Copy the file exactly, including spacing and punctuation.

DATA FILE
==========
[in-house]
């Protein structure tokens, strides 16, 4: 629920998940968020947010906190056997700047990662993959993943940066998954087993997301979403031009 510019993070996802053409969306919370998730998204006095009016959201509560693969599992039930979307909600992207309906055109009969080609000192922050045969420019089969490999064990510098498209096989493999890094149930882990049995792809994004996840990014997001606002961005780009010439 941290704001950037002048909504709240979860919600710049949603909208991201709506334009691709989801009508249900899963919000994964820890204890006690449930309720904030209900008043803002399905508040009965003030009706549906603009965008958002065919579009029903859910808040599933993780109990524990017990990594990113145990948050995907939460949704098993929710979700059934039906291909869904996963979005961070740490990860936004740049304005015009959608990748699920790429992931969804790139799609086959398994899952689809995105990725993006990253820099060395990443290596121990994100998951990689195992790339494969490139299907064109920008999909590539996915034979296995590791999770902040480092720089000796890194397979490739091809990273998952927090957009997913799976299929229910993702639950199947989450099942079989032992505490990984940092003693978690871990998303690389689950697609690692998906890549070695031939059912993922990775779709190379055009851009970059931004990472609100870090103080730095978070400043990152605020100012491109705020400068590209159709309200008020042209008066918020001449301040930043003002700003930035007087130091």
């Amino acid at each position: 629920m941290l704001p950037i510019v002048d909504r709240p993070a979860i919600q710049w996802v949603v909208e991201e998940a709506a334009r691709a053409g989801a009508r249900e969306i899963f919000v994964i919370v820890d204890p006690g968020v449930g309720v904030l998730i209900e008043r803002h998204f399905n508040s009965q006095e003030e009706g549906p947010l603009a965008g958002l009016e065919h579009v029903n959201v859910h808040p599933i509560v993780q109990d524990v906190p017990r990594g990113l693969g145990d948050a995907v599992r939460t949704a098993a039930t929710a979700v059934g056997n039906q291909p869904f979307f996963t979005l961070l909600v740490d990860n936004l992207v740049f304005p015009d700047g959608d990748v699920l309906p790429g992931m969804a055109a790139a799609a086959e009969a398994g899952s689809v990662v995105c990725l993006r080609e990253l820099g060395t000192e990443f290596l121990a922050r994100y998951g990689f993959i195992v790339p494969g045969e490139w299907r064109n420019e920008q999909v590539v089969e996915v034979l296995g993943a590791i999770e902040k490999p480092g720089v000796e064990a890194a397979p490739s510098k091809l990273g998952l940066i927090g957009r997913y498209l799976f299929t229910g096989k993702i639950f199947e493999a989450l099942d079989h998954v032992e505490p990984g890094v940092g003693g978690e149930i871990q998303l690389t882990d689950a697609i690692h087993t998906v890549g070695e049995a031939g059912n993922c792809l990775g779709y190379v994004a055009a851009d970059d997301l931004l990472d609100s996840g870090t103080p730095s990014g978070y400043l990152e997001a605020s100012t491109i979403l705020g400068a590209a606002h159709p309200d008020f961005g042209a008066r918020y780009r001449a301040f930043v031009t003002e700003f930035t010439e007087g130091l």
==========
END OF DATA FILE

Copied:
[in-house]
């Protein structure tokens, strides 16, 4: 629920998940968020947010906190056997700047990662993959993943940066998954087993997301979403031009 510019993070996802053409969306919370998730998204006095009016959201509560693969599992039930979307909600992207309906055109009969080609000192922050045969420019089969490999064990510098498209096989493999890094149930882990049995792809994004996840990014997001606002961005780009010439 941290704001950037002048909504709240979860919600710049949603909208991201709506334009691709989801009508249900899963919000994964820890204890006690449930309720904030209900008043803002399905508040009965003030009706549906603009965008958002065919579009029903859910808040599933993780109990524990017990990594990113145990948050995907939460949704098993929710979700059934039906291909869904996963979005961070740490990860936004740049304005015009959608990748699920790429992931969804790139799609086959398994899952689809995105990725993006990253820099060395990443290596121990994100998951990689195992790339494969490139299907064109920008999909590539996915034979296995590791999770902040480092720089000796890194397979490739091809990273998952927090957009997913799976299929229910993702639950199947989450099942079989032992505490990984940092003693978690871990998303690389689950697609690692998906890549070695031939059912993922990775779709190379055009851009970059931004990472609100870090103080730095978070400043990152605020100012491109705020400068590209159709309200008020042209008066918020001449301040930043003002700003930035007087130091």
């Amino acid at each position: 629920m941290l704001p950037i510019v002048d909504r709240p993070a979860i919600q710049w996802v949603v909208e991201e998940a709506a334009r691709a053409g989801a009508r249900e969306i899963f919000v994964i919370v820890d204890p006690g968020v449930g309720v904030l998730i209900e008043r803002h998204f399905n508040s009965q006095e003030e009706g549906p947010l603009a965008g958002l009016e065919h579009v029903n959201v859910h808040p599933i509560v993780q109990d524990v906190p017990r990594g990113l693969g145990d948050a995907v599992r939460t949704a098993a039930t929710a979700v059934g056997n039906q291909p869904f979307f996963t979005l961070l909600v740490d990860n936004l992207v740049f304005p015009d700047g959608d990748v699920l309906p790429g992931m969804a055109a790139a799609a086959e009969a398994g899952s689809v990662v995105c990725l993006r080609e990253l820099g060395t000192e990443f290596l121990a922050r994100y998951g990689f993959i195992v790339p494969g045969e490139w299907r064109n420019e920008q999909v590539v089969e996915v034979l296995g993943a590791i999770e902040k490999p480092g720089v000796e064990a890194a397979p490739s510098k091809l990273g998952l940066i927090g957009r997913y498209l799976f299929t229910g096989k993702i639950f199947e493999a989450l099942d079989h998954v032992e505490p990984g890094v940092g003693g978690e149930i871990q998303l690389t882990d689950a697609i690692h087993t998906v890549g070695e049995a031939g059912n993922c792809l990775g779709y190379v994004a055009a851009d970059d997301l931004l990472d609100s996840g870090t103080p730095s990014g978070y400043l990152e997001a605020s100012t491109i979403l705020g400068a590209a606002h159709p309200d008020f961005g042209a008066r918020y780009r001449a301040f930043v031009t003002e700003f930035t010439e007087g130091l």